Fig. 1.

Complete posterior part of circle Willis.


Blue arrows point to PCoA. Green arrows point to P1 segments of PCA.

<h2>Absence of both posterior communicating arteries.</h2>
Fig. 2.

Absence of both posterior communicating arteries.


Green arrows point to absence of both PCoA.

<h2>Fetal circle Willis.</h2>
Fig. 3.

Fetal circle Willis.


Blue arrow points to fetal posterior cerebral artery, green arrow points to absence of P1 segment, red arrow points to hypoplastic vertebral artery.

As described by many authors [1], [2], [3], [4], during the embryological development, ICA is the first cerebral artery to form and it provides all the blood required by the primitive brain. As the brain stem, cerebellum and occipital lobe enlarge, the ICA supply becomes insufficient and the posterior circulation is developing. At this stage, the posterior circulation is not yet completely developed. It consists of primitive arterial networks that originate from the anterior circulation. After the development of the basilar artery (BA) and vertebral arteries (VA), these anastomoses regress. Failed regression results in anomalous connections between the anterior and posterior circulation in postnatal life. The most common form of these anastomoses is the fetal PCA. During the fetal brain development, the frequency of adult and fetal configurations increases, while the number of transitional configurations decreases [1].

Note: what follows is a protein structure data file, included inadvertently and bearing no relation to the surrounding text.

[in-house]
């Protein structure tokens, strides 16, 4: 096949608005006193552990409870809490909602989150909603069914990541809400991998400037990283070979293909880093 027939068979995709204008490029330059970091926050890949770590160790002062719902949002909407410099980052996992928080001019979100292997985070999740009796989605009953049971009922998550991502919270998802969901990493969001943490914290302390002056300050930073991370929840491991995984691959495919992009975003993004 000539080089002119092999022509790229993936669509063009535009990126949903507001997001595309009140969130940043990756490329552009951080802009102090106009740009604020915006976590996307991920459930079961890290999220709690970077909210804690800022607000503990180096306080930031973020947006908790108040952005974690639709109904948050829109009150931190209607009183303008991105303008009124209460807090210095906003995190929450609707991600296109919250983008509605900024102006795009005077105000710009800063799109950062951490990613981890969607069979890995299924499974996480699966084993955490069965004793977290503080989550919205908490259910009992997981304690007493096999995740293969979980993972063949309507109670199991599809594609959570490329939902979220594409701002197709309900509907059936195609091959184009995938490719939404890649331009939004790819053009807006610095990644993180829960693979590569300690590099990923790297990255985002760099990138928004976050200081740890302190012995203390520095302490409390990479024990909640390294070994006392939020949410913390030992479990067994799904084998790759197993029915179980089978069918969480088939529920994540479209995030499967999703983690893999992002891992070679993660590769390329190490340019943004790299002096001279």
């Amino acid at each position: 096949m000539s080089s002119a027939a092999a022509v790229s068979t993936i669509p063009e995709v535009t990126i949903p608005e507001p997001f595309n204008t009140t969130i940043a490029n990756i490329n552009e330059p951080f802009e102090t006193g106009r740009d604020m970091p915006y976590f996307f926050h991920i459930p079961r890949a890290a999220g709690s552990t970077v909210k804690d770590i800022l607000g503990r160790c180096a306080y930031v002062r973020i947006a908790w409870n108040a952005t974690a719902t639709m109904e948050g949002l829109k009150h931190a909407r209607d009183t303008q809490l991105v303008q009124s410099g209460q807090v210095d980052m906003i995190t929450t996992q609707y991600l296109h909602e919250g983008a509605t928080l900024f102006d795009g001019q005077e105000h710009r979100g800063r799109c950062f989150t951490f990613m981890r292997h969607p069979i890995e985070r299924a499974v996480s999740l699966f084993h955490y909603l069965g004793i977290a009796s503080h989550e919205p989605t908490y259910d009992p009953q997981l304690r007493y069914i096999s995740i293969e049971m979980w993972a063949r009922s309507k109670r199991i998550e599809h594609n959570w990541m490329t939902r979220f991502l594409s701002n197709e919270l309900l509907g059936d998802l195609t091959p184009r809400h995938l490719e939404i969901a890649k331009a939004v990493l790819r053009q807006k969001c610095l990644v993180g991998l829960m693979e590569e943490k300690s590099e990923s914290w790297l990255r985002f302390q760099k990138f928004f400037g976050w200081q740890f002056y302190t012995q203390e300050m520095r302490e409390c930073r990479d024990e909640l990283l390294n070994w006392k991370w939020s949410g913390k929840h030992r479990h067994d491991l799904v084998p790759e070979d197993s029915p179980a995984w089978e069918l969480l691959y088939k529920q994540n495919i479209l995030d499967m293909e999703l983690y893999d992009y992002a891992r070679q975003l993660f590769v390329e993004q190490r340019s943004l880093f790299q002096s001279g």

Insufficient attention has been given to the FCW coexistence with other vascular congenital variants and its influence on both cerebral circulation and neurological symptomatic. It was described [5] that the coexistence of FCW, basilar artery (BA) hypoplasia and vertebral artery hypoplasia (VAH) was more common in patients with cerebral ischemia, i.e. this arterial variant may increase TIA/stroke risk. According to [6], individuals with FCW have an 18% reduction in BA diameter. It is not clear if the configuration of the posterior part of CW depends on the proximal part of the vertebrobasilar system, more exactly, on the vertebral artery (VA) diameter and in cases of a small diameter vertebrobasilar system, which configuration of posterior collateral circulation is more beneficial.